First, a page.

Spatial

This is an introduction to the concept of Spatials, the elements of the 3D scene graph. The scene graph is a data structure that manages all objects in your 3D world. For example, the scene graph keeps track of the 3D models that you load and position. When you extend a Java class from com.jme3.app.SimpleApplication, you automatically inherit the scene graph and its rootNode.

The rootNode is the central element of the scene graph. Even if the scene graph is empty, it always contains at least the rootNode. We attach Spatials to the rootNode. Attached Spatials are always in a parent-child relationship. Every time you attach a Spatial to something, it is implicitly detached from its previous parent. A Spatial can have only one parent. A Spatial can have several children.

If you think you need to understand the scene graph concept better, please read Scenegraph for dummies first.

Node versus Geometry

In your Java code, a Spatial is either an instance of `com.jme3.scene.Node` or a `com.jme3.scene.Geometry` instance. You use the two types of Spatials for different purposes:

com.jme3.scene.Spatial

Purpose:

A Spatial is an abstract data structure that stores user data and transformations (= translation, rotation, scale) of elements of the 3D scene graph. Spatials can be saved and loaded using the Asset Manager.

com.jme3.scene.Geometry

com.jme3.scene.Node

Visibility:

A Geometry represents a visible 3D object in the scene graph.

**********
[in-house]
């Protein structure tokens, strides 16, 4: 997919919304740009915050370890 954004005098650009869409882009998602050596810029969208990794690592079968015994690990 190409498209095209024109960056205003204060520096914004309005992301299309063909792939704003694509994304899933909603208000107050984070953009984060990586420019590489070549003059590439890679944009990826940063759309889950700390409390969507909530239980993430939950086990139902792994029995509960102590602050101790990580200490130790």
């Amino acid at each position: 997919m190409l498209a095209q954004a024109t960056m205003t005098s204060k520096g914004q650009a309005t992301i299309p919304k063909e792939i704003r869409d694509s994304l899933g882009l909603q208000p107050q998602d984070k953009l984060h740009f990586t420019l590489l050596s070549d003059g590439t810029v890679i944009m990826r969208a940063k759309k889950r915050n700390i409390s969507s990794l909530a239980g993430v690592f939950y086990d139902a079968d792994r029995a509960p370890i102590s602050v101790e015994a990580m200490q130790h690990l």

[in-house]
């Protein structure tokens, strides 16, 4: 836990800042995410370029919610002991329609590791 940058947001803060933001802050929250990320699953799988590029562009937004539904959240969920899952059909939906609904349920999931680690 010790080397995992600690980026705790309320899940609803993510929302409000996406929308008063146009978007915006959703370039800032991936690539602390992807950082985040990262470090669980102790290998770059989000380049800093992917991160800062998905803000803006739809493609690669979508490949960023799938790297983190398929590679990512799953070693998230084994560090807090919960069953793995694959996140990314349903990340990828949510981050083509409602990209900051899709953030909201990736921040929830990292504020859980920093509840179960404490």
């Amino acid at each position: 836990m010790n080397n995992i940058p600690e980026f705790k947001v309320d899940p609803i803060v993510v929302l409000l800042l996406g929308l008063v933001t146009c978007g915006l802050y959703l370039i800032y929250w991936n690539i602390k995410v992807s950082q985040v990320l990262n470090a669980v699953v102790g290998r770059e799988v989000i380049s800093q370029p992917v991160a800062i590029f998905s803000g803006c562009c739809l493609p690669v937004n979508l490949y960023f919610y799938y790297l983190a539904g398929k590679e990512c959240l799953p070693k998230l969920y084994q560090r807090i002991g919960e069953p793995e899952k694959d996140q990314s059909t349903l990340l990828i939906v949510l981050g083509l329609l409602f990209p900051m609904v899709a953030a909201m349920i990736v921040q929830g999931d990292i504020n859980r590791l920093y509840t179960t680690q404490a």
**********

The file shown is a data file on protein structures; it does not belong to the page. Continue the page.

A Node is an invisible “handle” for a group of Spatials in the scene graph.

Purpose:

Use Geometries to represent an object’s look: Every Geometry contains a polygon mesh and a material, specifying its shape, color, texture, and opacity/transparency.
You attach Geometries to Nodes.

Use Nodes to structure and group Geometries and other Nodes. Every Node is attached to one parent node, and each node can have zero or more children (Nodes or Geometries) attached to itself.
When you transform (move, rotate, etc) a parent node, all its children are transformed (moved, rotated, etc).

Content:

Transformations; custom user data;
mesh and material;

Transformations; custom user data;
no mesh, no material.

Examples:

Box, sphere, player, building, terrain, vehicle, missiles, NPCs, etc…

rootNode, guiNode, audioNode, a custom grouping node such as vehicleNode or shipNode with passengers attached, etc.

 You never create a Spatial with `Spatial s = new Spatial();`! A Spatial is an abstract concept, like a mammal (there is no actual creature called “mammal” walking around here). You create either a com.jme3.scene.Node or com.jme3.scene.Geometry instance. Some methods, however, require a `Spatial` type as argument: This is because they are able to accept both Nodes and Geometries as arguments. In this case, you simply cast a Node or Geometry to Spatial.

Mesh

The polygon Mesh inside a Geometry can be one of three things:

• Shapes: The simplest type of Meshes are jME’s default Shapes such as cubes and spheres. You can use several Shapes to build complex Geometries. Shapes are built-in and can be created without using the AssetManager.

• 3D Models: 3D models and scenes are also made up of meshes, but are more complex than Shapes. You create Models and Scenes in external 3D Mesh Editors and export them as Ogre XML or Wavefront OBJ. Use the Asset Manager to load models into a your jME3 game.